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The Attraction of Property Crimes to Suburban Localities: A Revised Economic Model


  • Simon Hakim

    (Department of Economics, Temple University, Philadelphia, PA 19122, USA)


The economic analysis of crime is further developed by extending Becker's model of criminal behaviour to the spatial distribution of property crimes in Suburbia. The results suggest that where wealthier suburbs are located close to major urban areas they will be 'importers' of crime from the adjacent urban centres, regardless of their expenditure on police protection. In such cases the community tax base rather than police expenditure seems to be the major determining factor.

Suggested Citation

  • Simon Hakim, 1980. "The Attraction of Property Crimes to Suburban Localities: A Revised Economic Model," Urban Studies, Urban Studies Journal Limited, vol. 17(3), pages 265-276, October.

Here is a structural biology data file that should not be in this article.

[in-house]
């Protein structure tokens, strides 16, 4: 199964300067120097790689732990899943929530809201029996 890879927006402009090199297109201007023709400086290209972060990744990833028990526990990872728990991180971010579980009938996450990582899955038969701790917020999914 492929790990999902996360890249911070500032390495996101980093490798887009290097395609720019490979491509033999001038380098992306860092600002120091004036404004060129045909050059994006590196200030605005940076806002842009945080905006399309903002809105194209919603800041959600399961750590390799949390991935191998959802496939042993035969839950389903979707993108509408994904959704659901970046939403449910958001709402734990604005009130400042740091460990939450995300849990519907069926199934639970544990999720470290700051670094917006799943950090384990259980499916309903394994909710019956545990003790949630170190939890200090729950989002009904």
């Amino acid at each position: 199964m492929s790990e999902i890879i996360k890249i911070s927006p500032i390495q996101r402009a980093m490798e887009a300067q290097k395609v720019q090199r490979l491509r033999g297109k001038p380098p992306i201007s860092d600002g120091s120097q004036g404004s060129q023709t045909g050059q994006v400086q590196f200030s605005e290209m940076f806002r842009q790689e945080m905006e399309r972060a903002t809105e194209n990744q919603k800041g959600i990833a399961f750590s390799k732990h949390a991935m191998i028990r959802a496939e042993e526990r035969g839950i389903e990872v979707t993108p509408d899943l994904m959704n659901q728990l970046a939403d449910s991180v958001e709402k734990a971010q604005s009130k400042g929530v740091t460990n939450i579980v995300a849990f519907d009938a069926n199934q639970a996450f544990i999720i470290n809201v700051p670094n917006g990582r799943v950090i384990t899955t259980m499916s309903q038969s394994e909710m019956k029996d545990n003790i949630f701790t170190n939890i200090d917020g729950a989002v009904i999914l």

• Handle: RePEc:sae:urbstu:v:17:y:1980:i:3:p:265-276

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    Cited by:

    1. STEVEN C. DELLER & Thomas Ottem, 2001. "Crime and the Quality of Life in Wisconsin Counties," Wisconsin-Madison Agricultural and Applied Economics Staff Papers 442, Wisconsin-Madison Agricultural and Applied Economics Department.
    2. Benson, Bruce L. & Rasmussen, David W. & Kim, Iljoong, 1998. "Deterrence and Public Policy: Trade-Offs in the Allocation of Police Resources," International Review of Law and Economics, Elsevier, vol. 18(1), pages 77-100, March.
    3. Bruce L. Benson, 2010. "The Allocation of Police," Chapters,in: Handbook on the Economics of Crime, chapter 8 Edward Elgar Publishing.

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